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Patient Saf Surg. 2008 Aug 23;2:20. doi: 10.1186/1754-9493-2-20.

Missed injuries in trauma patients: A literature review.

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1
Department of Orthopaedic Surgery, University of Pittsburgh Medical Center, Kaufmann Medical Building, Suite 1010, 3471 Fifth Avenue, Pittsburgh, PA 15213, USA. pfeiferr2@upmc.edu.

Abstract

BACKGROUND:

Overlooked injuries and delayed diagnoses are still common problems in the treatment of polytrauma patients. Therefore, ongoing documentation describing the incidence rates of missed injuries, clinically significant missed injuries, contributing factors and outcome is necessary to improve the quality of trauma care. This review summarizes the available literature on missed injuries, focusing on overlooked muscoloskeletal injuries.

METHODS:

Manuscripts dealing with missed injuries after trauma were reviewed. The following search modules were selected in PubMed: Missed injuries, Delayed diagnoses, Trauma, Musculoskeletal injuires. Three time periods were differentiated: (n = 2, 1980-1990), (n = 6, 1990-2000), and (n = 9, 2000-Present).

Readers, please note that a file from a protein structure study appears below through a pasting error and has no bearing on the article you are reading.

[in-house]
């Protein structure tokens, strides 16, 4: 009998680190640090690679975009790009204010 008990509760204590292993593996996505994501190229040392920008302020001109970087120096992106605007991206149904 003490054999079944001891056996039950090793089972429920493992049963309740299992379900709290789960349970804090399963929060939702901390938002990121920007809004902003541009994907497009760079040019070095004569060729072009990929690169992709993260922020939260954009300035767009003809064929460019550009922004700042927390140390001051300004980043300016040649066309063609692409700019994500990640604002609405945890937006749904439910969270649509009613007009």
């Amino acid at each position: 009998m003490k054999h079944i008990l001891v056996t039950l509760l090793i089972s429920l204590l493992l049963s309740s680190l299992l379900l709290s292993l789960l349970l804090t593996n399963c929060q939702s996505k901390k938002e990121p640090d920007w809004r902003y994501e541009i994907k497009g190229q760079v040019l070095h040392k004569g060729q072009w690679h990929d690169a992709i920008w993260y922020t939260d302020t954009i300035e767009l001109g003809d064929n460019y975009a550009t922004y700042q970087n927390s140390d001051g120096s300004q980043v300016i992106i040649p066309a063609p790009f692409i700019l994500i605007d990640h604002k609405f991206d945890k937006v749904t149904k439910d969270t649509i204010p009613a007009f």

RESULTS:

We found a wide spread distribution of missed injuries and delayed diagnoses incidence rates (1.3% to 39%). Approximately 15 to 22.3% of patients with missed injuries had clinically significant missed injuries. Furthermore, we observed a decrease of missed pelvic and hip injuries within the last decade.

CONCLUSION:

The lack of standardized studies using comparable definitions for missed injuries and clinically significant missed injuries call for further investigations, which are necessary to produce more reliable data. Furthermore, improvements in diagnostic techniques (e.g. the use of multi-slice CT) may lead to a decreased incidence of missed pelvic injuries. Finally, the standardized tertiary trauma survey is vitally important in the detection of clinically significant missed injuries and should be included in trauma care.

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